Going Green, Along With Everybody Else

It's the biggest buzzword of the year, and may end up the most popular trend of our decade: green.

And everyone's jumping on the bandwagon, including whole sectors of business, government, and media.

The Chicago Tribune reports a list of celebrities who have not gone green yet including: Celine Dion, Tiger Woods, Elizabeth Hurley, Al Gore, John Travolta, Madonna, the Beckhams, and Bill Gates.

Why do these famous people get cited? And what is with Al Gore ? Isn't this his pet peeve?

The Trib reports that each celeb on the list uses more than the usual amount of water, has larger than above-average homes, and uses up a lot of resources traveling the world.
According to the BBC, "David Beckham may have had the largest carbon footprint of all in 2006. Add on his wife's carbon footprint, and they could be one of the most eco-unfriendly couples in the world."

The San Jose Mercury News tells us that public school districts in Miami, San Francisco, and Chicago will benefit from a partnership between a television network and an environmental media company.

"CBS Corp. and EcoMedia of New York City announced Thursday that they will sell special advertising content and programming. They will use part of the proceeds to install solar power, green roofs and organic gardens at schools in the three cities. This is the first step in what will be called the 'Green Schools Initiative.' It will cost about $250,000 per school for the upgrades. EcoMedia wants to expand the program in dozens of schools nationwide over the coming years."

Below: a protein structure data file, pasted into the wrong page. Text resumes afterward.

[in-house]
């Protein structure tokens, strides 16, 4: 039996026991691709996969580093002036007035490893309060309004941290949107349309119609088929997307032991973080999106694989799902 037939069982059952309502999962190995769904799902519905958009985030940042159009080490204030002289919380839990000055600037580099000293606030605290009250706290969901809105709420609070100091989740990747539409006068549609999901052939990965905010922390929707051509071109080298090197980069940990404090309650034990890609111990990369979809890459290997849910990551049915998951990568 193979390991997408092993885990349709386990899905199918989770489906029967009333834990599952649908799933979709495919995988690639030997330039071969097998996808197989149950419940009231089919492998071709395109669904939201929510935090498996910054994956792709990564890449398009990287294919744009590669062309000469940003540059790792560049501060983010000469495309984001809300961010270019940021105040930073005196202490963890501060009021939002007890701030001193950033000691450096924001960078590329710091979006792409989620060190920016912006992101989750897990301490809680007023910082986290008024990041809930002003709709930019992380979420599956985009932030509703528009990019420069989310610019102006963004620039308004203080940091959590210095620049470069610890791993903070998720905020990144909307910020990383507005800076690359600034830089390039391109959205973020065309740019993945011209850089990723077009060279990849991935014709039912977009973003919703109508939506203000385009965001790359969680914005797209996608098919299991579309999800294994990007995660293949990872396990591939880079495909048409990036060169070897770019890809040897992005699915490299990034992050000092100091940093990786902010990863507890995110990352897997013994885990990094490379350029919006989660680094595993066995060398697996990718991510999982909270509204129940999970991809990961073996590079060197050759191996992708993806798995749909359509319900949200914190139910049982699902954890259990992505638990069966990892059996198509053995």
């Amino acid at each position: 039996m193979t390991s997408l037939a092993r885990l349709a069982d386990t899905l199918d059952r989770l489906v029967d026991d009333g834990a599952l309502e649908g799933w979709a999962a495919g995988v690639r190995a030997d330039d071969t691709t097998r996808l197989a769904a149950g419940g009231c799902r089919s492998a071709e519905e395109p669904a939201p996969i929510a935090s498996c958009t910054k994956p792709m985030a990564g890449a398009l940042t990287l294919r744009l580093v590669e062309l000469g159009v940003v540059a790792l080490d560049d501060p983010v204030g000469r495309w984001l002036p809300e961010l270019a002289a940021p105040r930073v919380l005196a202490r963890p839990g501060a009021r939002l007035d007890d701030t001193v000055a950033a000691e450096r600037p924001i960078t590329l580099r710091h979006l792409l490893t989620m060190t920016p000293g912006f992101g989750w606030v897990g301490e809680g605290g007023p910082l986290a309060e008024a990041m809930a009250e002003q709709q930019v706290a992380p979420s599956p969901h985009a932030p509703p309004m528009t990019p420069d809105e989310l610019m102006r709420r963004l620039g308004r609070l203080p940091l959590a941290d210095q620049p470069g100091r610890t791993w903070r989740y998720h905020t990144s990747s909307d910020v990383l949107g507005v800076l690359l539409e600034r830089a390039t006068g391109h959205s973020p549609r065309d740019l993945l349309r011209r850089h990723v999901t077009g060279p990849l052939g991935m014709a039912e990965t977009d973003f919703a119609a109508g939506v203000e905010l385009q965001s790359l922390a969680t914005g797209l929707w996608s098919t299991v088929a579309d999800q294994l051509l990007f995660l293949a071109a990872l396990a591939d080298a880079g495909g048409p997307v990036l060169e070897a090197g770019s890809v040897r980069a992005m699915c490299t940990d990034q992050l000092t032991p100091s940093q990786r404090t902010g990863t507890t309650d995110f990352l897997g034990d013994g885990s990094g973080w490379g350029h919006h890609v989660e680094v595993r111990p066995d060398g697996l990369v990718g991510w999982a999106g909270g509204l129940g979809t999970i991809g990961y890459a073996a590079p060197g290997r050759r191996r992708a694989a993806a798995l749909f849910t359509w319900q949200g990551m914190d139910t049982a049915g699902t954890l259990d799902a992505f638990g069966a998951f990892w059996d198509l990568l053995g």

The Seattle Post-Intelligencer reports on an upcoming initiative joining Seattle's blue collar workers together to create a new green economy.

"'This is hard-wired into Puget Sound's genetic code. We understand technological revolutions. We started one in aerospace in the '50s, and we started one in software in the '70s, and now we can start one in this,' said Rep. Jay Inslee, D-Wash., who will address the conference. 'Against a backdrop that for decades seemed to pit environmentalists and labor groups against each other, greens, labor and their allies worked together in the last few years to help pass state laws to improve energy-efficiency and require use of renewable energy. Now they're looking to make sure the jobs those requirements spawn end up in the Evergreen State.'"

What green trends do you see in your neighborhood?

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